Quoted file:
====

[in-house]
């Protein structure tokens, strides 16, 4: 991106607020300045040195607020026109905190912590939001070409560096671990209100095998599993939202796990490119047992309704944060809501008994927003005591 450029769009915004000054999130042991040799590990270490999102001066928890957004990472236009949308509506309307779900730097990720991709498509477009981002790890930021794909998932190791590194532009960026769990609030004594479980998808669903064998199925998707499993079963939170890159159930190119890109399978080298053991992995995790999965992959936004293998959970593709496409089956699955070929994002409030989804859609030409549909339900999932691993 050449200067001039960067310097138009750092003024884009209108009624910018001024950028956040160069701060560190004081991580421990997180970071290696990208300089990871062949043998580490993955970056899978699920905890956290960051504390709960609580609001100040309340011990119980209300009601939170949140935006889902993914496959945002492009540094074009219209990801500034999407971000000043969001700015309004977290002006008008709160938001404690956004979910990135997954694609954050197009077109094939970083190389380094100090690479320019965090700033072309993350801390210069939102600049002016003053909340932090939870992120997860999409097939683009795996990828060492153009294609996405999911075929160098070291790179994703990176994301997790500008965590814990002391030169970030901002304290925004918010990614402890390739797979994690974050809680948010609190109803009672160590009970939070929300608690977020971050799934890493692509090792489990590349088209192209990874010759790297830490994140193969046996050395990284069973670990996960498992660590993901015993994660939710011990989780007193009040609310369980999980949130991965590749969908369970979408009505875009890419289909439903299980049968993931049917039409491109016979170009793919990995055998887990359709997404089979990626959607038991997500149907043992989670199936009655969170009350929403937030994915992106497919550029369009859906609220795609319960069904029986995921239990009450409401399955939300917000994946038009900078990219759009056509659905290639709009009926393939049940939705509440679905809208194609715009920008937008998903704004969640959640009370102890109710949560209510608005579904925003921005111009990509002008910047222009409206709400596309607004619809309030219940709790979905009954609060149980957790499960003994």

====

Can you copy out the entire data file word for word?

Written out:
[in-house]
């Protein structure tokens, strides 16, 4: 991106607020300045040195607020026109905190912590939001070409560096671990209100095998599993939202796990490119047992309704944060809501008994927003005591 450029769009915004000054999130042991040799590990270490999102001066928890957004990472236009949308509506309307779900730097990720991709498509477009981002790890930021794909998932190791590194532009960026769990609030004594479980998808669903064998199925998707499993079963939170890159159930190119890109399978080298053991992995995790999965992959936004293998959970593709496409089956699955070929994002409030989804859609030409549909339900999932691993 050449200067001039960067310097138009750092003024884009209108009624910018001024950028956040160069701060560190004081991580421990997180970071290696990208300089990871062949043998580490993955970056899978699920905890956290960051504390709960609580609001100040309340011990119980209300009601939170949140935006889902993914496959945002492009540094074009219209990801500034999407971000000043969001700015309004977290002006008008709160938001404690956004979910990135997954694609954050197009077109094939970083190389380094100090690479320019965090700033072309993350801390210069939102600049002016003053909340932090939870992120997860999409097939683009795996990828060492153009294609996405999911075929160098070291790179994703990176994301997790500008965590814990002391030169970030901002304290925004918010990614402890390739797979994690974050809680948010609190109803009672160590009970939070929300608690977020971050799934890493692509090792489990590349088209192209990874010759790297830490994140193969046996050395990284069973670990996960498992660590993901015993994660939710011990989780007193009040609310369980999980949130991965590749969908369970979408009505875009890419289909439903299980049968993931049917039409491109016979170009793919990995055998887990359709997404089979990626959607038991997500149907043992989670199936009655969170009350929403937030994915992106497919550029369009859906609220795609319960069904029986995921239990009450409401399955939300917000994946038009900078990219759009056509659905290639709009009926393939049940939705509440679905809208194609715009920008937008998903704004969640959640009370102890109710949560209510608005579904925003921005111009990509002008910047222009409206709400596309607004619809309030219940709790979905009954609060149980957790499960003994």